I want to thank Chairman Latham and Ranking Member Pastor for your great service. Thank you so much.

Mr. Chairman, I yield back the balance of my time.

Rep. John Fleming

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Mr. Chair, I have amendment at the desk.

The Acting CHAIR. The Clerk will report the amendment.

The Clerk read as follows:

At the end of the bill, before the short title, insert the following: Sec. __. None of the funds made available by this Act may be used to acquire a camera for the purpose of collecting or storing vehicle license plate numbers.

The Acting CHAIR. The gentleman from Louisiana is recognized for 5 minutes.

Rep. John Fleming

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Mr. Chairman, I rise to offer an amendment to the Transportation-HUD appropriations bill that will prohibit the purchase of automated license plate readers that can record and indefinitely store innocent Americans' whereabouts as they drive by.

In the wake of the revelations about NSA data collection, Americans are now learning that police cars and traffic cameras are similarly accumulating a picture of their lives. In many States, there is no policy for how long the government may store the data, and so it is being retained indefinitely.

Just like phone metadata, this geo-location data with time stamps can be used to reconstruct intimate details of our lives, who we visit, where we worship, from whom we seek counseling, and how we might legally and legitimately protest the actions of our own government.

This language expands upon the prohibitions already adopted under previous MAP-21 reauthorizations preventing Federal funds from being used to purchase cameras for purposes of traffic law enforcement. Despite this prohibition, transportation grants can still currently be used to purchase cameras that collect and store license plate data even when no crime has been committed.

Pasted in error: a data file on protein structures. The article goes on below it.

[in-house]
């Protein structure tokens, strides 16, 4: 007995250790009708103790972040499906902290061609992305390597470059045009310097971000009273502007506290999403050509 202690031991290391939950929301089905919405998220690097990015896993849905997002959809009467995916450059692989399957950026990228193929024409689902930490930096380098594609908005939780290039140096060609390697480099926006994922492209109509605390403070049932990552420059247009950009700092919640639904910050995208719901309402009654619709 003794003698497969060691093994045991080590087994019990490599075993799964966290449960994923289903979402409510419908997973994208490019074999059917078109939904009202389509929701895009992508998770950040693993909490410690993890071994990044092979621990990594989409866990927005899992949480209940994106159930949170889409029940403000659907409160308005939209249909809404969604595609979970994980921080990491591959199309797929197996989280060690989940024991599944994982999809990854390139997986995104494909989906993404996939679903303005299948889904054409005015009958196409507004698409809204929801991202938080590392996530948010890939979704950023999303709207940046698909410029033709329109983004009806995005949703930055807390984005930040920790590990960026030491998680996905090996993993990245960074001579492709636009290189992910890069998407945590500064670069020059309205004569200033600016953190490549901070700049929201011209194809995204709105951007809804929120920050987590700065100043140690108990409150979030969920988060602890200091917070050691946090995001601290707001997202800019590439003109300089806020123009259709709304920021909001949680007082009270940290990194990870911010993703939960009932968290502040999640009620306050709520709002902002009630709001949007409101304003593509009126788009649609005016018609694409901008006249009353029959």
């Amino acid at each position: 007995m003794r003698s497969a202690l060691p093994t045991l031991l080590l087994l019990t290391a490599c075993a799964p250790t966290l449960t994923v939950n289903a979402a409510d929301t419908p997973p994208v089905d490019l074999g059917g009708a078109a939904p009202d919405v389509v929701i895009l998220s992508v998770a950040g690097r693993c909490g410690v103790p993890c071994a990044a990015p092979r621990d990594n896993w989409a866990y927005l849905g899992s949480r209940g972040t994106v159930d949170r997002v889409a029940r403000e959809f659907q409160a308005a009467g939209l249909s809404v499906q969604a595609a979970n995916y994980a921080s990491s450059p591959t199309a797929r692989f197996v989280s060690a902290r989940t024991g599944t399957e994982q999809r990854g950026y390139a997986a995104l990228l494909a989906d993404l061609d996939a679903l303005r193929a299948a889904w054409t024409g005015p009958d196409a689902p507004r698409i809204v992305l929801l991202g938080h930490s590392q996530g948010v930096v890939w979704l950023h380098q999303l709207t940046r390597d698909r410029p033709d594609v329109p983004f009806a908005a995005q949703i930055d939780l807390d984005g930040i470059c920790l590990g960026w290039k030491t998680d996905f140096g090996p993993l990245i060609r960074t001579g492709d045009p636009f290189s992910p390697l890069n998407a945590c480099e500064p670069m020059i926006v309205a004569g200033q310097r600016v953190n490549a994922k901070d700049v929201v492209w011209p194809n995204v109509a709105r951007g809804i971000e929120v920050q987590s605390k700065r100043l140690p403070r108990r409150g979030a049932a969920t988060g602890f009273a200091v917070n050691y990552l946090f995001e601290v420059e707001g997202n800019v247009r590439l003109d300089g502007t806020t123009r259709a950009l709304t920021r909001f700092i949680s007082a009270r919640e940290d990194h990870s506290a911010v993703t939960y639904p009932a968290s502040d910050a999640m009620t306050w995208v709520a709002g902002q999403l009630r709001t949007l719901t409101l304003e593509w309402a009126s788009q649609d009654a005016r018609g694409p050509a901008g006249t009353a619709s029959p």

Certain highway safety grants within this bill can be used to purchase traffic monitoring systems that we see along highways. This amendment would not stop the purchase of such traffic monitoring cameras. It would only prohibit cameras that have the ability and the purpose of capturing and indefinitely storing the license plate information of innocent Americans.

Citizens of each State should have the opportunity to decide the question, but citizens of one State who oppose this policy should not subsidize such monitoring in other States. This amendment does not stop States from purchasing these cameras on their own. Each State should have an open and fair debate in their legislatures about what their citizens are comfortable with. This amendment gives States and local governments a 1-year pause on purchasing these cameras until Congress can deal with the issue more fully.

Therefore, I ask the support of all in this amendment, and I yield back the balance of my time.

Rep. Tom Latham

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Mr. Chair, I move to strike the last word.

The Acting CHAIR. The gentleman from Iowa is recognized for 5 minutes.

Rep. Tom Latham

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Mr. Chairman, I certainly understand the issue the gentleman is trying to get at. {time} 2245

I must oppose the amendment because I think there are some unintended consequences. As far as the way the amendment itself is written, in effect you are banning DOT or HUD from ever purchasing another camera for any use, in essence, because of the possibility it might capture a license plate somewhere.

It simply will also have a lot of wide unanticipated operational impacts across all of the programs in this bill. There could be a prohibition on purchases of aircraft control surveillance technologies at the FAA, an unintended ban on cameras used for safety purposes at airports and air traffic control facilities.

The prohibition could prevent Federal and State motor carrier inspectors from using camera-based technology to screen vehicles for compliance with safety regulations.

The broad nature of this prohibition will negatively affect key research program studies and crash investigations for the National Highway Traffic Safety Administration.

The prohibition could undermine revenue collection systems on several large toll-funded routes who take pictures of a license plate--and that is how they charge--and put Federal loans at risk of default not having that means of collecting those revenues.

At HUD, the prohibition, being as broad as it is, could prevent housing authorities from purchasing or operating security systems that are critical to the health and safety of the residents in the public housing and the surrounding communities.

I totally understand the gentleman's point, but there are some ramifications here. I think that maybe we could tailor it better, working on it together in the future, but at this point I would have to oppose the amendment, and I would urge a ``no'' vote.